So that’s the other one. I don’t know how much people like the “after action report” aspect in the post, but I get excited about something like this I want to talk about it. When I see a new page of it, I have to pace around the office and breathe for a little while. I have to. So let’s talk.
There’s also a lot of information that isn’t or can’t be communicated in a project like this, which is why novels are a good fit. I have thus far managed to keep from having a character that is simply a talking book that dispenses incredible wisdom, but I make no promises as to the final draft. The Tithe is about girls who are called, but it is mostly about Hanna. It doesn’t always go like this - a calling can happen when you’re much younger, though not much older. And if you can’t or won’t leave on your own, they come get you. How that goes depends on who comes. That’s how you end up with this kind of stuff:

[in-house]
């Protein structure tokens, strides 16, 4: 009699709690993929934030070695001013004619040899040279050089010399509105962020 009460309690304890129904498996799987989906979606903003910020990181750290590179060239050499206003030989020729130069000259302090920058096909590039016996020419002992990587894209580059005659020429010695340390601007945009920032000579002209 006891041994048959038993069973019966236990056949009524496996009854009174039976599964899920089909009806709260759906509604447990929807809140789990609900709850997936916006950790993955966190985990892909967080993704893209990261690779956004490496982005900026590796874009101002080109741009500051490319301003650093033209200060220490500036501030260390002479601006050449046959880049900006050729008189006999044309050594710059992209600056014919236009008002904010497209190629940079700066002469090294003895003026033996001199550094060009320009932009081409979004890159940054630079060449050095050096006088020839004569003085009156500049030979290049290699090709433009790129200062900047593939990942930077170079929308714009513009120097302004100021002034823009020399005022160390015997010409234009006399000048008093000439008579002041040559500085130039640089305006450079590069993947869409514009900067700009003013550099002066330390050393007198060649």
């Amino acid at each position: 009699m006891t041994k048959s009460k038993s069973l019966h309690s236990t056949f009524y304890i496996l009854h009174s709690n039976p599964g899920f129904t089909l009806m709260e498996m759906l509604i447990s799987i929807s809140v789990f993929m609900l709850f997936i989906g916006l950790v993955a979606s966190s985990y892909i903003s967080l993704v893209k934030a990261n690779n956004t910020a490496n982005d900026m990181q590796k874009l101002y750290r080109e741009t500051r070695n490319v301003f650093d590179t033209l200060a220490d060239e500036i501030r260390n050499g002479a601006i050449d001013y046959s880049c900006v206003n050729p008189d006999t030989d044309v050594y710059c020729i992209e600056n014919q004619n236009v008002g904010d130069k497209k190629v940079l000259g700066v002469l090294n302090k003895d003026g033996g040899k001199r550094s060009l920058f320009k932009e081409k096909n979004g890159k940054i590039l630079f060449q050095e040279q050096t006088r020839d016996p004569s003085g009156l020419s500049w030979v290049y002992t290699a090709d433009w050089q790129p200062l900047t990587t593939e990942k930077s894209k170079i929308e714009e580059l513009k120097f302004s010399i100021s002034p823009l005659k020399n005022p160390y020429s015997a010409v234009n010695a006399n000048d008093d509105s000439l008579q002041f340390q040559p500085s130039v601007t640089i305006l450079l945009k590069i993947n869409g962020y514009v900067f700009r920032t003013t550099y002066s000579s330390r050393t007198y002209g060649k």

killed her father
look at what her
blood as bought her
Is that even true? Maybe it is. Maybe it looked like that. Honestly, maybe her father had it coming. Maybe there was no father, was never any father, and there’s a vested social interest in “protecting” girls from agency. But there it is again, the idea of culture as a kind of curated misinformation. And this setting basically gives us three lenses to look at it.
An “optimal” Lookout has certain characteristics. Badges, a short blade, you know what’s up. At their truest expression, they are regimented. Given the nature of their task, they have to be. It’s not like that for someone like Hanna, and that’s all I’ll say until the second book.
My own daughter Ronia is named after the Ronia in “Ronia, The Robber’s Daughter,” which is basically must read. It doesn’t inform this project in any particular note, other than to say that it’s a story about a girl growing up and it can be difficult to find ones that don’t just run down the well-worn cultural gullies. She’s too young for it at the moment, but time is always passing, and eventually she’ll know why that is her name. Nobody ever did that for me, kid. They named me Keith Gerald, when “Crom” was sitting right there.